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United States Department of Agriculture

Agricultural Research Service

Research Project: BIOLOGICALLY BASED TECHNIQUES TO LIMIT THE DISPERSAL OF INVASIVE PESTS Title: Thrips pests of China and the United States

Authors
item Reitz, Stuart
item Gao, Yulin -
item Lei, Zhogren -

Submitted to: Agricultural Sciences in China
Publication Type: Peer Reviewed Journal
Publication Acceptance Date: January 20, 2011
Publication Date: June 1, 2011
Citation: Reitz, S.R., Gao, Y., Lei, Z. 2011. Thrips pests of China and the United States. Agricultural Sciences in China. 10:867-892.

Interpretive Summary: Thrips are among the most significant agricultural pests in China and the United States. Thrips can damage crops by their direct feeding and by the ability of some species to vector plant viruses. Four highly invasive species, the western flower thrips, chilli thrips, melon thrips and onion thrips, have near cosmopolitan distributions. These particular species account for a significant proportion of thrips pest problems in China and the United States, as elsewhere in the world, and these species also account for much of our knowledge regarding thrips. However, other species of these minute insects are continuing to emerge as important pests. Scientists with the USDA-ARS Center for Medical, Agricultural and Veterinary Entomology, Gainesville, Florida, and the Chinese Academy of Agricultural Sciences have reviewed the biological attributes that are shared among many thrips species, which predispose them to becoming pests. Among the important traits are their small size and cryptic nature, their rapid development and high fecundity, and their broad diet, which are discussed in terms of thrips pest status, and how they could be exploited for management purposes. Current management programs that have been successful in managing pest thrips are discussed. Many current programs have a reliance on insecticide use, but the ability of thrips species to evolve resistance dictates that alternative management techniques continue to be developed. More integrated management approaches that focus on cultural and biological controls have been developed and successfully implemented for some cropping systems. Expanding such integrated management programs to other cropping systems will require a more thorough understanding of thrips ecology, including their interactions with host plants, with viruses they transmit, and with natural enemies. Future research needs that would contribute to the sustainable and effective management of thrips are identified and discussed.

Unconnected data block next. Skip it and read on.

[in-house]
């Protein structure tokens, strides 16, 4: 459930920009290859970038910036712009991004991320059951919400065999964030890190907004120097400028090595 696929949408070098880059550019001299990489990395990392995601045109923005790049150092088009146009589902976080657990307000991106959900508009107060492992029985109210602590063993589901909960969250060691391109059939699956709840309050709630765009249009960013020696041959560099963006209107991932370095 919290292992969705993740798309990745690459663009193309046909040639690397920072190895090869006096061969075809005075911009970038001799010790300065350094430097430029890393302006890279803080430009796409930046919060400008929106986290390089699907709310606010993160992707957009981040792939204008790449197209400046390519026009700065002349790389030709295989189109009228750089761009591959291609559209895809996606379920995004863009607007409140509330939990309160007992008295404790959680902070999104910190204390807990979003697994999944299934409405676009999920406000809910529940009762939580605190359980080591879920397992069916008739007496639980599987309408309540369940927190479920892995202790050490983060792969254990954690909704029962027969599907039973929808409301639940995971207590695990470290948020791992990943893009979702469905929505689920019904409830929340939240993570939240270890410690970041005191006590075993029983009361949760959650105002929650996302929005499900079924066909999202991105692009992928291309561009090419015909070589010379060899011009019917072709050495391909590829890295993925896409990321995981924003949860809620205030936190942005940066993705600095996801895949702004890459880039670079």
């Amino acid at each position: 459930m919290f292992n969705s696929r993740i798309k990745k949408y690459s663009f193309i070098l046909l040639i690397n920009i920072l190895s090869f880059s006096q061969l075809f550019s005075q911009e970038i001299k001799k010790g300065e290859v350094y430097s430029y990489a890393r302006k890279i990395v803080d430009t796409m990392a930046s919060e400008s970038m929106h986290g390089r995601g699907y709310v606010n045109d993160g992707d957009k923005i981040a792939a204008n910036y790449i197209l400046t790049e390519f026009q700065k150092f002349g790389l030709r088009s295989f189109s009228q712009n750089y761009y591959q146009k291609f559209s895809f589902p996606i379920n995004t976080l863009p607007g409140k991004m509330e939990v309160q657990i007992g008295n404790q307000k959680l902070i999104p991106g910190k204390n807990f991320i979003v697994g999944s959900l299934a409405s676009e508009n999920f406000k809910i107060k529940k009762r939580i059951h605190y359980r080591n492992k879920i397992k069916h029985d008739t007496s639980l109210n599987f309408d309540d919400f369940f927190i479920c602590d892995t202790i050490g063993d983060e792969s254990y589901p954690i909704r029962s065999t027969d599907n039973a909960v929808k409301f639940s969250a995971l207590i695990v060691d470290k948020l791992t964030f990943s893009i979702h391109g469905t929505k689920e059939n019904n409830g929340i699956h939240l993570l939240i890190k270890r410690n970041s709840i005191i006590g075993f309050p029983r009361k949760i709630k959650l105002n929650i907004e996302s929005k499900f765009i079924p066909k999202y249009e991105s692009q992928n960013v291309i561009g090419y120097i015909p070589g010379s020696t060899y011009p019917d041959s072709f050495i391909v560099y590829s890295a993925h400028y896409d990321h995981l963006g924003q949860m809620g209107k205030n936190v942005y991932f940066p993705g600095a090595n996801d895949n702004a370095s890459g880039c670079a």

Technical Abstract: Thrips are among the most significant agricultural pests in China and the United States. Thrips can damage crops by their direct feeding and oviposition damage, and by the ability of some species to vector plant viruses. Four highly invasive species, Frankliniella occidentalis (Pergande), Scirtothrips dorsalis Hood, Thrips palmi Karny, and Thrips tabaci Lindeman have spread through the movement of to have near cosmopolitan distributions. These particular species account for a significant proportion of thrips pest problems in China and the United States, as elsewhere in the world, and these species also account for much of our knowledge regarding thrips. However, other species of these minute insects are continuing to emerge as important pests. Here, we review biological attributes that are shared among many thrips species, which predispose them to becoming pests. Among the important traits are their small size and cryptic nature, their rapid development and high fecundity, and their polyphagy, which are discussed in terms of thrips pest status, and how they could be exploited for management purposes. Current management programs that have been successful in managing pest thrips are discussed. Many current programs have a reliance on insecticide use, but the ability of thrips species to evolve resistance dictates that alternative management techniques continue to be developed. More integrated management approaches that focus on cultural and biological controls have been developed and successfully implemented for some cropping systems. Expanding such integrated management programs to other cropping systems will require a more thorough understanding of thrips ecology, including their interactions with host plants, with viruses they transmit, and with natural enemies. We describe future research needs that would contribute to the sustainable and effective management of thrips.

Last Modified: 12/19/2014
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